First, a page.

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Aston Martin V12 Takes On $286,000 Bentley in Battle of Britain

Aston Martin V12 Vantage
An employee cleans an Aston Martin V12 Vantage. Aston Martin took its smallest car and stuffed in its biggest engine. Photographer: Adam Berry/Bloomberg

Oct. 28 (Bloomberg) -- It’s the Battle of the Brits. In one corner, Aston Martin’s V12 Vantage coupe, weighing in at $177,000. In the other, the $286,000 Bentley Supersports Convertible.

If you yearn for a new automobile which delivers the fury of a Spitfire fighter plane coupled with quintessential British heritage, these are your players.

The ingredients: Aston Martin took its smallest car and stuffed in its biggest engine. The Vantage, which was previously powered by a 420-horsepower V-8, suddenly sports the insane howl of a V-12 with 510 horses.

Meanwhile, Bentley calls the Supersports its most extreme car ever. Its resemblance to the stately $201,000 Continental GTC convertible is hard to imagine, even while squinting. It has been transformed from its usual 552-hp into a 621-hp attack dog with a top speed of 202 mph.

Extreme British sports cars don’t come around often. Ford Motor Co.’s ownership of Aston Martin and Jaguar hobbled both companies until they were sold in 2007 and 2008, and Rolls-Royce and Bentley have always favored luxurious land yachts over speed machines.

The Vantage and Supersports certainly satisfy “I-can’t-drive-55” cravings, yet their provenance is muddled. Crewe, England-based Bentley is now part of Wolfsburg, Germany-based Volkswagen AG. (Bet that would’ve irked Churchill.)

German Motor

And while Aston Martin’s headquarters are in Gaydon, northwest of London, it is owned by a consortium of Brits and Kuwaiti investors and its motors are made in Cologne, Germany.

Still, British luxury cars have a different feel than their Italian or German counterparts. Mostly it’s the sublime, hand-worked interiors, which wear all that wood and leather like a birthright.

The Supersports’ interior has a twist, replacing wood with carbon-fiber accents and overstuffed seats for ones backed in the same lightweight material. And -- stiff upper lip! -- they operate manually. They’re nonetheless beautiful to look at and you do get plush quilting. Weight savings like these cut about 200 pounds overall.

Four adults will fit in the Bentley even with the soft-top down. (The Supersports Coupe, priced at around $270,000, has no back seats.)

The Aston’s interior is cushy soft and tactile, though befitting a serious coupe it accommodates only two. The Bentley’s inner details are more special in the end, edging out the Aston in that regard.

Black Grill

In either vehicle, expect lots of appreciative comments from other motorists. My Bentley was outfitted in a pearlescent red, which complimented the enormous black grill and mean, blacked-out, 20-inch wheels.

The Vantage, like all Astons, is dazzling. My test vehicle was all white and offset by black carbon-fiber air intakes in the overstuffed hood. A beauty disguising the beast inside.

If you had to name the single most pleasurable element, it would be the symphonically rich sound emitted when you downshift and vaporize a big dose of premium gas. You can get as much power and torque out of a V-8 motor, yet nothing equals the roar of 12 cylinders.

While the Aston is naturally aspirated, the Bentley’s W-12 has two turbos. Either way, the mileage is crushingly poor: in the city, the Aston gets 11 miles per gallon, the Bentley 13.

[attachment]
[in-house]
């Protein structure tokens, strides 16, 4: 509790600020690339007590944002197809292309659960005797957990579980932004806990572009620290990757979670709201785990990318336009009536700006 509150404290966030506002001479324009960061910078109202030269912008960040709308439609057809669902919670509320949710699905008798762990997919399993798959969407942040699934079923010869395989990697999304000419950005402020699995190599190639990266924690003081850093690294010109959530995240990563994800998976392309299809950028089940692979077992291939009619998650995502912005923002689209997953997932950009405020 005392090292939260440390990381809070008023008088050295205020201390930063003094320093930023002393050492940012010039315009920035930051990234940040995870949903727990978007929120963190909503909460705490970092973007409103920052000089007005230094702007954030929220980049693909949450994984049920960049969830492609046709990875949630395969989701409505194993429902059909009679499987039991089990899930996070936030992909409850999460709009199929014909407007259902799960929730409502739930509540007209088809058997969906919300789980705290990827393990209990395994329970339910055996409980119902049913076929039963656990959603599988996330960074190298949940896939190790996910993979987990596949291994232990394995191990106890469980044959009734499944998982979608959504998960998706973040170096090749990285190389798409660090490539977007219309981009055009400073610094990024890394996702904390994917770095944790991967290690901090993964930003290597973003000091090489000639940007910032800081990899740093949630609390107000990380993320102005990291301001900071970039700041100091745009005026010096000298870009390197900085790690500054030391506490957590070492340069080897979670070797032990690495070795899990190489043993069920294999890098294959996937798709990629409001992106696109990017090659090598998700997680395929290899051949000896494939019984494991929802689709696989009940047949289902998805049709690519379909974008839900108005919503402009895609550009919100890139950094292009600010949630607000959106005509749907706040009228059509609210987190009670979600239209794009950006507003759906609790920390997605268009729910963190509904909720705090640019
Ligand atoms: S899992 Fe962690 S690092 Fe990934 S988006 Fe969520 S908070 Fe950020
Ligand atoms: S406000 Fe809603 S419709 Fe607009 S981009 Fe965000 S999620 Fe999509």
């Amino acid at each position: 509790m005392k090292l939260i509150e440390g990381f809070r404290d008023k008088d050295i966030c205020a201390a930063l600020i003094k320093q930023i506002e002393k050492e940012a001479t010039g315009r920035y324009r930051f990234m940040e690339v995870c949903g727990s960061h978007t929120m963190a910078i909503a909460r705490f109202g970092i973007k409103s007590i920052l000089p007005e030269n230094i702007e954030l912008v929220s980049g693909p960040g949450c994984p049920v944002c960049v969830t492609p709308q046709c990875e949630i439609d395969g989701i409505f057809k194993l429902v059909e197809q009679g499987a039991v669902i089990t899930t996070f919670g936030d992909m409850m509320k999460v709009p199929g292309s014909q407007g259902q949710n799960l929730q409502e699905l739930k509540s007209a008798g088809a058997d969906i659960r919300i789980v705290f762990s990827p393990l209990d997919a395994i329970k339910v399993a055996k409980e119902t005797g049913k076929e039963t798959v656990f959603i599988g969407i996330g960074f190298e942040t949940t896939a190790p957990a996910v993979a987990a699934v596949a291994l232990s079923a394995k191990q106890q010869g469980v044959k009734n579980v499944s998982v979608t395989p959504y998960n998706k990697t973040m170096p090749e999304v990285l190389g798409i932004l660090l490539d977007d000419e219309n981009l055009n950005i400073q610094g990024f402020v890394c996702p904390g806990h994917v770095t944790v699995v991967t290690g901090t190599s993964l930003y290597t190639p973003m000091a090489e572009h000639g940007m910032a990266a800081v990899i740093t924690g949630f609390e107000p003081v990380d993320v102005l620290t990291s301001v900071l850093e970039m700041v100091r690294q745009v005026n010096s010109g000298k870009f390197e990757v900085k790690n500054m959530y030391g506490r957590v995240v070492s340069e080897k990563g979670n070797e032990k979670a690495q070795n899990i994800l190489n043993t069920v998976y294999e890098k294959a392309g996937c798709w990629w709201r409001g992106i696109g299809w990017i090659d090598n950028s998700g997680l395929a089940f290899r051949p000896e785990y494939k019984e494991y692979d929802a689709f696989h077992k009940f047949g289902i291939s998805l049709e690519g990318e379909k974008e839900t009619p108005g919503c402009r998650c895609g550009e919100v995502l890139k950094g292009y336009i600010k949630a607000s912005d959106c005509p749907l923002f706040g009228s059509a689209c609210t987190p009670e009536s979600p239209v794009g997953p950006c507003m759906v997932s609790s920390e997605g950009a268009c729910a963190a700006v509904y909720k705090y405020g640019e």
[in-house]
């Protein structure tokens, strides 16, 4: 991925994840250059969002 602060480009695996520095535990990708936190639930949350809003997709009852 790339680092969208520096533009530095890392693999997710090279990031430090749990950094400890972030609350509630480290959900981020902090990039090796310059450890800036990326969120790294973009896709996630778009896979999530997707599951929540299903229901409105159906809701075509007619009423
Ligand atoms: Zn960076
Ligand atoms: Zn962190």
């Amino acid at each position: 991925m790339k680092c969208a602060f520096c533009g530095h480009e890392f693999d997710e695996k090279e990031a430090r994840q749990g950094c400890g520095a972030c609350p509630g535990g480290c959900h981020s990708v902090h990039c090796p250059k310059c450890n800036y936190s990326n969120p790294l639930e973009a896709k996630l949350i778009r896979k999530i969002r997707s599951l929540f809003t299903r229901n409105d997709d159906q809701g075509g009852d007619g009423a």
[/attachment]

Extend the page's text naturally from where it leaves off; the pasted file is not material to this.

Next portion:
Too bad the Aston only offers an additional 90 horses over the V8 Vantage’s smaller engine, as it adds a bunch of weight to the front end.

Endorphin High

On the open road, it is a joy to let the Aston burst into unchained melodies as you surge from 50 to 80. The V12 is only available with a six-speed manual, which I kind of love. Time in the Vantage is a constant endorphin high.

Yet on the racetrack you have to be cautious, making sure the weight on the nose doesn’t lead you into compromising positions -- like a tire wall while exiting a corner.

Still, at least the Vantage looks at home on the racetrack. The Supersports convertible would just be silly there. It may be the most agile Bentley on the market, but it still weighs nearly as much as a moving truck.

Its raison d’etre is to rule the highways, blasting the roadways.

Odd Paddles

It’s also got carbon-ceramic brakes the size of Texas, which means you could screech to a stop when jackrabbits run into your path. The Supersports isn’t available with a manual transmission -- just a six-speed automatic which you can operate with Bentley’s signature, oddly oversized behind-the-wheel paddles.

A word about those supersized prices. As driven, the Bentley came to $308,870, including goodies like the $7,180 Naim audio system.

The Aston’s added amenities brought it up to $194,110.

But then, you shouldn’t be talking about the price, should you? It’s just not British.

The 2011 V12 Vantage and 2011 Bentley Continental

Supersports Convertible at a Glance

Engines: 5.9-liter V-12 with 510 hp and 420 pound-feet of torque; twin-turbo W-12 with 621 hp and 590 lb-ft of torque.

Transmissions: Six-speed manual; six-speed automatic.

Speed: 0 to 60 in 4.1 seconds; 3.9.

Gas mileage per gallon: 11 city, 17 highway; 13, 24.

Prices as tested: $194,110; $308,870.

Best features: Aston elegance; Bentley interior.

Worst features: Underpowered V-12; still pretty portly.

Target buyers: Kings and queens.

(Jason H. Harper writes about autos for Muse, the arts and leisure section of Bloomberg News. The opinions expressed are his own.)

To contact the writer of this column: Jason H. Harper at or follow on Twitter @JasonHarperSpin.

To contact the editor responsible for this column: Manuela Hoelterhoff in New York at

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